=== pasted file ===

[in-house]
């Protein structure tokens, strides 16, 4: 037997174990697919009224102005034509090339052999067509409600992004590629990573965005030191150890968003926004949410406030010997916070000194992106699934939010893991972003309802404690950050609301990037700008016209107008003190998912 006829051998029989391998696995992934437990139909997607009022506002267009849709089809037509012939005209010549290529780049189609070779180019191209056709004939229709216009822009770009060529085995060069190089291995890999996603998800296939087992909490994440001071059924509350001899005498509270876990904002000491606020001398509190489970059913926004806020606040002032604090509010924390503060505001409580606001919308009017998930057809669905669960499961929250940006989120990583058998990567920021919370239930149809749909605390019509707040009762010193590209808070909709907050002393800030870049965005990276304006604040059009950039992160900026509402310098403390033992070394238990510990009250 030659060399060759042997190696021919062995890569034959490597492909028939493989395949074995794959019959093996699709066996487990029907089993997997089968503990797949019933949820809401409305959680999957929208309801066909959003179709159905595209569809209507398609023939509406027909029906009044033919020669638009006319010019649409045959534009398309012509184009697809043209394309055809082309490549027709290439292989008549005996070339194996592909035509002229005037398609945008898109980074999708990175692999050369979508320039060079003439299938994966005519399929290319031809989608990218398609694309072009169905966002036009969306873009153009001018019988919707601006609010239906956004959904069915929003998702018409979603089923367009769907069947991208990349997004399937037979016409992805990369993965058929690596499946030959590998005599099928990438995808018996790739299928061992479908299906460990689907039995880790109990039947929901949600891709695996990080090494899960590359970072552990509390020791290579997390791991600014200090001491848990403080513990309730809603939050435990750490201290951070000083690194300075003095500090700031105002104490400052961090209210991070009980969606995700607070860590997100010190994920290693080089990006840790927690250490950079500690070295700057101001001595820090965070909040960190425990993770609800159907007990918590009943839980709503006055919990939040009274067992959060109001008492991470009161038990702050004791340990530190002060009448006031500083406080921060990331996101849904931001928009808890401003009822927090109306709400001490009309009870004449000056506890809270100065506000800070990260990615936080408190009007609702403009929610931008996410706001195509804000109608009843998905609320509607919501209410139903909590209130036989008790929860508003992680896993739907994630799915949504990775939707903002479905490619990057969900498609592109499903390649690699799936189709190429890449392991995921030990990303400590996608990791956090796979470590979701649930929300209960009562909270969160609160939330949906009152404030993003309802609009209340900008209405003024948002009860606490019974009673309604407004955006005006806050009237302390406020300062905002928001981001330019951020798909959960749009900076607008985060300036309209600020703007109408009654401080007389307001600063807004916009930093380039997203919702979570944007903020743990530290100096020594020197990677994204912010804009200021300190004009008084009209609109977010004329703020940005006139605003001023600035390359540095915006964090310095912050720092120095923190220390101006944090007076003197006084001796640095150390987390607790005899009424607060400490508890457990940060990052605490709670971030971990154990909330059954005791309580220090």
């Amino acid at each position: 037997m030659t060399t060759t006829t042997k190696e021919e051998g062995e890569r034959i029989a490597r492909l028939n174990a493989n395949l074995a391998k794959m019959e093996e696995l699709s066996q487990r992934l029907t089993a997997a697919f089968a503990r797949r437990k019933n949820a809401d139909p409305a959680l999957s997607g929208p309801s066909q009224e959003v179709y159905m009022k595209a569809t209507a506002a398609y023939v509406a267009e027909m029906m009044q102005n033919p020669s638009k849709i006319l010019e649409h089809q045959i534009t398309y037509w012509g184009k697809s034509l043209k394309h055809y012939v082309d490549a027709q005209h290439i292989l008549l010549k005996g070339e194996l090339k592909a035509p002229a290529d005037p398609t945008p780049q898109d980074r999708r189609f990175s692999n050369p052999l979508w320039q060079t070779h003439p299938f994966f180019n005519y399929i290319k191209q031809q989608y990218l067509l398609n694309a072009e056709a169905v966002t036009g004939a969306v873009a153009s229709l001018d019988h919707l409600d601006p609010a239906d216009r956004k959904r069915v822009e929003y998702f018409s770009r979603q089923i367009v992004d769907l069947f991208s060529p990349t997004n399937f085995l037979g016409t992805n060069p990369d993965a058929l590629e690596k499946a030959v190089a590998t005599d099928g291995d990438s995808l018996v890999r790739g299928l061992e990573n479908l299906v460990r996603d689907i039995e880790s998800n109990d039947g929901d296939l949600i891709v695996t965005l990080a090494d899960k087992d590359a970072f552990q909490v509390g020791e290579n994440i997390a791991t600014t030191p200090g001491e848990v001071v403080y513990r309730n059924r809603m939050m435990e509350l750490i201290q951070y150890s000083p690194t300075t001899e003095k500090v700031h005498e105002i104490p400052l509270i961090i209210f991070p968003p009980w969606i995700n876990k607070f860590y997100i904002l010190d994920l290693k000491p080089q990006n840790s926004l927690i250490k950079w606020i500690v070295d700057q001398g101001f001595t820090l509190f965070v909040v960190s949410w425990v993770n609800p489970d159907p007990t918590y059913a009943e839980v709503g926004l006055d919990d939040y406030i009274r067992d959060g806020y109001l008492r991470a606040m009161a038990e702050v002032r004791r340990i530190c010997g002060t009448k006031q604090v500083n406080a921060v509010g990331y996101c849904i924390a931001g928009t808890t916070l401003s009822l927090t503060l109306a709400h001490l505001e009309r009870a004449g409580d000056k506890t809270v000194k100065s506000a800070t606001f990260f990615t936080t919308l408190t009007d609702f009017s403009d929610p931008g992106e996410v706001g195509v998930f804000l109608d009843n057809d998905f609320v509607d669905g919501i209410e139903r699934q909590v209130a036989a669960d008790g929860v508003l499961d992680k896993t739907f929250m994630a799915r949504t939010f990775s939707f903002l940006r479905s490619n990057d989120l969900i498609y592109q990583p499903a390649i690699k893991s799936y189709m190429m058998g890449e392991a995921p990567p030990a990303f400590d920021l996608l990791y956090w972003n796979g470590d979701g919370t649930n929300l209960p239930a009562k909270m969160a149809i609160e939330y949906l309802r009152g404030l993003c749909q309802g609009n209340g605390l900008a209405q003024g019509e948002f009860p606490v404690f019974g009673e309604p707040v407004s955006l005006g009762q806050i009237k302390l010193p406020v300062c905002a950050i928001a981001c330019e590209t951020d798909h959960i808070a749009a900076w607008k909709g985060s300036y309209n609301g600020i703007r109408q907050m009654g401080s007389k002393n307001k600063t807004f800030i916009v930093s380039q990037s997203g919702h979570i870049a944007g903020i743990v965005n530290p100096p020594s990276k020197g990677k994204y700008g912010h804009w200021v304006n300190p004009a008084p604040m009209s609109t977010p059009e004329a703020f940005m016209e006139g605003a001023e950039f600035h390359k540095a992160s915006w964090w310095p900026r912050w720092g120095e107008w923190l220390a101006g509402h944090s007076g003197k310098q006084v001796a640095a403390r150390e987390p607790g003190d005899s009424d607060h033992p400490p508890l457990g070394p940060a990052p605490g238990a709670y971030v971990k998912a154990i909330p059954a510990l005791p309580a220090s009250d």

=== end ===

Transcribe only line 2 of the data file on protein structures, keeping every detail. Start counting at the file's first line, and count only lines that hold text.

């Protein structure tokens, strides 16, 4: 037997174990697919009224102005034509090339052999067509409600992004590629990573965005030191150890968003926004949410406030010997916070000194992106699934939010893991972003309802404690950050609301990037700008016209107008003190998912 006829051998029989391998696995992934437990139909997607009022506002267009849709089809037509012939005209010549290529780049189609070779180019191209056709004939229709216009822009770009060529085995060069190089291995890999996603998800296939087992909490994440001071059924509350001899005498509270876990904002000491606020001398509190489970059913926004806020606040002032604090509010924390503060505001409580606001919308009017998930057809669905669960499961929250940006989120990583058998990567920021919370239930149809749909605390019509707040009762010193590209808070909709907050002393800030870049965005990276304006604040059009950039992160900026509402310098403390033992070394238990510990009250 030659060399060759042997190696021919062995890569034959490597492909028939493989395949074995794959019959093996699709066996487990029907089993997997089968503990797949019933949820809401409305959680999957929208309801066909959003179709159905595209569809209507398609023939509406027909029906009044033919020669638009006319010019649409045959534009398309012509184009697809043209394309055809082309490549027709290439292989008549005996070339194996592909035509002229005037398609945008898109980074999708990175692999050369979508320039060079003439299938994966005519399929290319031809989608990218398609694309072009169905966002036009969306873009153009001018019988919707601006609010239906956004959904069915929003998702018409979603089923367009769907069947991208990349997004399937037979016409992805990369993965058929690596499946030959590998005599099928990438995808018996790739299928061992479908299906460990689907039995880790109990039947929901949600891709695996990080090494899960590359970072552990509390020791290579997390791991600014200090001491848990403080513990309730809603939050435990750490201290951070000083690194300075003095500090700031105002104490400052961090209210991070009980969606995700607070860590997100010190994920290693080089990006840790927690250490950079500690070295700057101001001595820090965070909040960190425990993770609800159907007990918590009943839980709503006055919990939040009274067992959060109001008492991470009161038990702050004791340990530190002060009448006031500083406080921060990331996101849904931001928009808890401003009822927090109306709400001490009309009870004449000056506890809270100065506000800070990260990615936080408190009007609702403009929610931008996410706001195509804000109608009843998905609320509607919501209410139903909590209130036989008790929860508003992680896993739907994630799915949504990775939707903002479905490619990057969900498609592109499903390649690699799936189709190429890449392991995921030990990303400590996608990791956090796979470590979701649930929300209960009562909270969160609160939330949906009152404030993003309802609009209340900008209405003024948002009860606490019974009673309604407004955006005006806050009237302390406020300062905002928001981001330019951020798909959960749009900076607008985060300036309209600020703007109408009654401080007389307001600063807004916009930093380039997203919702979570944007903020743990530290100096020594020197990677994204912010804009200021300190004009008084009209609109977010004329703020940005006139605003001023600035390359540095915006964090310095912050720092120095923190220390101006944090007076003197006084001796640095150390987390607790005899009424607060400490508890457990940060990052605490709670971030971990154990909330059954005791309580220090």